Well, that depends on who you believe.
It’s no secret Odom is unhappy in Dallas. The reigning Sixth Man Award winner is having by far the worst season of his career, unable to adapt his all-around game – that normally would fit almost anywhere – with the defending champions.
Right now, Odom is not even with the Mavericks. He left the team midway through last week to be with his sick father in Los Angeles, which he considers home, having spent 11 of his 12 NBA seasons with the Clippers or Lakers and having met his wife there.
He was not back with the Mavs when they resumed practice Monday, and coach Rick Carlisle said he will miss at least more two games.
And one report said he may not be back at all.
From Peter Vecsey of the New York Post: “This just in from a Texas source, who’s hearing Odom is trying to get a buyout. “Don’t be surprised if the Mavs oblige. He’s just not happy in Dallas. Maybe his wife is making him.”
Don’t get too enthralled with that notion from the last paragraph of the piece. There are not one, but two, dissenting reports. Sam Amick of SI.com tweeted, “He’s owed $8.9 million this year (pro-rated, 66 games), $2 million buyout for next season. But source tells me buyout isn’t going to happen.”
And then there’s this, from the guy who would be doing the buying out.
From Jeff Caplan of ESPNDallas.com: “Amid rumors that Odom might not return to the Mavericks and a midseason buyout could be a possibility, owner Mark Cuban told ESPNDallas.com’s Tim MacMahon via email Monday night: “We haven’t discussed a buyout and we wouldn’t do a buyout. No chance that happens at all. We want to help Lamar work through any personal issues and expect him to be a valuable contributor to the Mavs this season. Players go through challenges from time to time and we try to be (an) organization that fully supports our players when things are challenging for them. We will do the same for Lamar.”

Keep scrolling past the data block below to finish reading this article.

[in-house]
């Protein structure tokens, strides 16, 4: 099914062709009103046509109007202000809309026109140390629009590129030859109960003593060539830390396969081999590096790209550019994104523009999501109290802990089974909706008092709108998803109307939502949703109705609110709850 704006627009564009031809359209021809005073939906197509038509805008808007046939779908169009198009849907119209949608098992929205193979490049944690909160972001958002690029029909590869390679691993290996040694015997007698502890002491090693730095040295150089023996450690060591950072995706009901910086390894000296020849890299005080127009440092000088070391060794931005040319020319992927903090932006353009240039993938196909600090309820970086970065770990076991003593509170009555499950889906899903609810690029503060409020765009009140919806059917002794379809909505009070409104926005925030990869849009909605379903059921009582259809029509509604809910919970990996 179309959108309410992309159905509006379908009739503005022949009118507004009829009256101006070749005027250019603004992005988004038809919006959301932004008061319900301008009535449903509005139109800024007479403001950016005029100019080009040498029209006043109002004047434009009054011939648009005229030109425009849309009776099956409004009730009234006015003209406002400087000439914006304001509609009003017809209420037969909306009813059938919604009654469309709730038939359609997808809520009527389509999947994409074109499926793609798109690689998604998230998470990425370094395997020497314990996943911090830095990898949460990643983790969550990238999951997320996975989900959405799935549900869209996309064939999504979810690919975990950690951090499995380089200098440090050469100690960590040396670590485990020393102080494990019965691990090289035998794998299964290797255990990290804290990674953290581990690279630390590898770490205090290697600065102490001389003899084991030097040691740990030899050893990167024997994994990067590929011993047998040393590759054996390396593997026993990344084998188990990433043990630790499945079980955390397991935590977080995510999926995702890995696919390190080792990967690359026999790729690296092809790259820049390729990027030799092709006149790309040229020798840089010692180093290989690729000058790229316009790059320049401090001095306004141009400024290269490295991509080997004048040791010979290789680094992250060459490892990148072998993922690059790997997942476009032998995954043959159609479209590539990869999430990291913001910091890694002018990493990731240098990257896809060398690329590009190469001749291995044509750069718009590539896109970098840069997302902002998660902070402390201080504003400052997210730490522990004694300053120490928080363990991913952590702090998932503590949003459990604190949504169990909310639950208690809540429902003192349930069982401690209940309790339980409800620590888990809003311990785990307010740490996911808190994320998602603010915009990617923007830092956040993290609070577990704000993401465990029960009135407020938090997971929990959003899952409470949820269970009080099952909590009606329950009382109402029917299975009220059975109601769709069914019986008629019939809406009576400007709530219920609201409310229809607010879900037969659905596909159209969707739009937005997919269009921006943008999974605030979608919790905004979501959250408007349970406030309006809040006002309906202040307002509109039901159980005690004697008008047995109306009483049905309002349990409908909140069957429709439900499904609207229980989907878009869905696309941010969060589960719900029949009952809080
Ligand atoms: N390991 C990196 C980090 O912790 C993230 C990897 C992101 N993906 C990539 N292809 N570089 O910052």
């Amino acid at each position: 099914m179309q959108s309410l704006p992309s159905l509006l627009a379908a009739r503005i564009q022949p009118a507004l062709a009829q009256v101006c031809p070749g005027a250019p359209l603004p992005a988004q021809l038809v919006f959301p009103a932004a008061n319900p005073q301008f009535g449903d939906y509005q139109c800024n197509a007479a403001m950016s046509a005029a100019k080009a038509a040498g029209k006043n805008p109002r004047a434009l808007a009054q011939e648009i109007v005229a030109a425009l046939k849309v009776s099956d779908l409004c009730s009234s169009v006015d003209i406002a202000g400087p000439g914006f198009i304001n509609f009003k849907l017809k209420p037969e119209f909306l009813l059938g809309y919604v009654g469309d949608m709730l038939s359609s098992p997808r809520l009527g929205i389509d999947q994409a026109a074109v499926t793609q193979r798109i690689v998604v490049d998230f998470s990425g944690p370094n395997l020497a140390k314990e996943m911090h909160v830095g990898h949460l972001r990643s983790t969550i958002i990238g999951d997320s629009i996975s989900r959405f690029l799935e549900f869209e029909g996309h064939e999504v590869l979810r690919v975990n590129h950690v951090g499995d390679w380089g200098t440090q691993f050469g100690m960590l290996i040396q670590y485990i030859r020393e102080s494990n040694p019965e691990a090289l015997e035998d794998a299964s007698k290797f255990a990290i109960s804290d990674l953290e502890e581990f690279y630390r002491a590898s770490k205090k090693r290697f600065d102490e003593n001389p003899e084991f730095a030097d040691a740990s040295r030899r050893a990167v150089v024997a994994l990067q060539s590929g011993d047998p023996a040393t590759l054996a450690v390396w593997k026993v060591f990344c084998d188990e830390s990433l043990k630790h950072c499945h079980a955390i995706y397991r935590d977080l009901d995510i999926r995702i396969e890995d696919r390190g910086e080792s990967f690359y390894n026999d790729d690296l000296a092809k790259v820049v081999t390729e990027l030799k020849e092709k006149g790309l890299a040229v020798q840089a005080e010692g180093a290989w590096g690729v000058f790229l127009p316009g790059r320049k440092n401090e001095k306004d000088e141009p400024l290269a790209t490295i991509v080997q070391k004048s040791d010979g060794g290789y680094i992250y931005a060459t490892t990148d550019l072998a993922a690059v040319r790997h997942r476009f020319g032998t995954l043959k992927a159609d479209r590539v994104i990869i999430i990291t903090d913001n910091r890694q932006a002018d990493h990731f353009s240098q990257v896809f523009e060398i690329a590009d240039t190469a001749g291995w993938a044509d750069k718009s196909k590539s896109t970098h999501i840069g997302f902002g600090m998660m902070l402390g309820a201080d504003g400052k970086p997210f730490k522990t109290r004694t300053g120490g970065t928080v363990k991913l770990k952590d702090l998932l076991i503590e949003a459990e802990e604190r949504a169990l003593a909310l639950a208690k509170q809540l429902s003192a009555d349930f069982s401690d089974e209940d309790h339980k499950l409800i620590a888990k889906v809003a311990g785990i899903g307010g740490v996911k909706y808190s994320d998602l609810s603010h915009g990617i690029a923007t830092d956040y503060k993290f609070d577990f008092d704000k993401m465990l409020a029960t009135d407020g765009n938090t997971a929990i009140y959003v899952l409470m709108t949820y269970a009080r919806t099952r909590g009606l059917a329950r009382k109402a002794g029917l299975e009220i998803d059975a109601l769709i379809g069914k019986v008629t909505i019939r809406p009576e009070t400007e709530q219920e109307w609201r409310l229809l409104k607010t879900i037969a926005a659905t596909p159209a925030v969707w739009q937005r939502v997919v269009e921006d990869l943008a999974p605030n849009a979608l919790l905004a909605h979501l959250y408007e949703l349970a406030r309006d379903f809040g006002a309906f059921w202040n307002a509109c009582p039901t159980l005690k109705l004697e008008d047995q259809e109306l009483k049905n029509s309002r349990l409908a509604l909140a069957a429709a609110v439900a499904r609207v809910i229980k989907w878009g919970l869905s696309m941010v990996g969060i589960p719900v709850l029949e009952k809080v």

The Mavs may be bending over backward to appease Odom because he is a part of their master plan. Should he finish the season with Dallas, Odom almost certainly would be bought out as part of a massive cap-clearing plan to surround cornerstone Dirk Nowitzki with both Dwight Howard and Deron Williams.
And what a ko-inky-dink!!!
Williams, a Dallas native, is in Big D tonight as the Nets visit the Mavs. He is happy to be home – or away from home, if you will.
From Stefan Bondy of the New York Daily News: “A day ahead of his homecoming game against the Mavericks, Williams gave indications he’s amenable – perhaps preferential – to signing with the Mavs when he becomes a free agent. The Dallas native called American Airlines Center “my favorite arena” while taking another shot at the Nets stopgap home in Newark. “Fans are great (in Dallas). It’s always good when arenas have a lot of energy,” Williams said. “Ours doesn’t have too much energy.” Williams also mentioned the “good shooting background” in Dallas, about a month after he criticized the sightlines in the Prudential Center. “I don’t like this arena one bit,” Williams said after a loss to the Thunder.”
The Nets have their own plan for a Howard-Williams exacta and have the upper hand on the Mavs (and perhaps others) because (a) Howard wants to play with Williams and fellow Nets guard Anthony Morrow; (b) they have the ability to trade for Howard now instead of waiting for free agency this summer; and (c) they can offer Howard iconic status in Brooklyn, which he would not have in Dallas, Los Angeles or Chicago.
When Howard played at New Jersey last week, he received a heavy recruiting pitch from Nets fans, who chanted his name throughout the game, and team officials, who strategically placed photos of the Brooklyn arena on the wall leading to the locker room.
Expect Mavs fans at the sold-out AAC to make a similar pitch tonight to Williams that Avery Johnson – who once coached Dallas and now coaches New Jersey – said should not be dismissed.
From Tim MacMahon of ESPNDallas.com: “Johnson has a lot of respect for his former boss, Mavs owner Mark Cuban.